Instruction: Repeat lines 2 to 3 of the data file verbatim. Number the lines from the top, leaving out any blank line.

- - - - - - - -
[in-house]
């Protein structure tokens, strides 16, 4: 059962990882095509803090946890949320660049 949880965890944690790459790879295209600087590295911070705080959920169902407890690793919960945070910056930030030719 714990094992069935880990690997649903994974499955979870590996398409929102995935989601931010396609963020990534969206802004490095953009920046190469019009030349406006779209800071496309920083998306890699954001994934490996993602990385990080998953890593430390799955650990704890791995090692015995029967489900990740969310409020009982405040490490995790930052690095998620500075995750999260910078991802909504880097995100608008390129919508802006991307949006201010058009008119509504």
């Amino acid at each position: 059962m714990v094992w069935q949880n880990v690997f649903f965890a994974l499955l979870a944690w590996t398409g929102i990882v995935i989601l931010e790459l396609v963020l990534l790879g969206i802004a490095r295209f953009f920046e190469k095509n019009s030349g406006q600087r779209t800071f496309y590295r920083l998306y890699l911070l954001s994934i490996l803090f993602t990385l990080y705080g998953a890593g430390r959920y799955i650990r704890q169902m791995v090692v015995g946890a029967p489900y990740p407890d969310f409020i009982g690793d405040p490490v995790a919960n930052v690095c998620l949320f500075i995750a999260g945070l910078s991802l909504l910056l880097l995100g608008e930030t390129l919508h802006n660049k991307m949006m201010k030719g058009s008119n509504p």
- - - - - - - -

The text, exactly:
């Protein structure tokens, strides 16, 4: 059962990882095509803090946890949320660049 949880965890944690790459790879295209600087590295911070705080959920169902407890690793919960945070910056930030030719 714990094992069935880990690997649903994974499955979870590996398409929102995935989601931010396609963020990534969206802004490095953009920046190469019009030349406006779209800071496309920083998306890699954001994934490996993602990385990080998953890593430390799955650990704890791995090692015995029967489900990740969310409020009982405040490490995790930052690095998620500075995750999260910078991802909504880097995100608008390129919508802006991307949006201010058009008119509504």
């Amino acid at each position: 059962m714990v094992w069935q949880n880990v690997f649903f965890a994974l499955l979870a944690w590996t398409g929102i990882v995935i989601l931010e790459l396609v963020l990534l790879g969206i802004a490095r295209f953009f920046e190469k095509n019009s030349g406006q600087r779209t800071f496309y590295r920083l998306y890699l911070l954001s994934i490996l803090f993602t990385l990080y705080g998953a890593g430390r959920y799955i650990r704890q169902m791995v090692v015995g946890a029967p489900y990740p407890d969310f409020i009982g690793d405040p490490v995790a919960n930052v690095c998620l949320f500075i995750a999260g945070l910078s991802l909504l910056l880097l995100g608008e930030t390129l919508h802006n660049k991307m949006m201010k030719g058009s008119n509504p």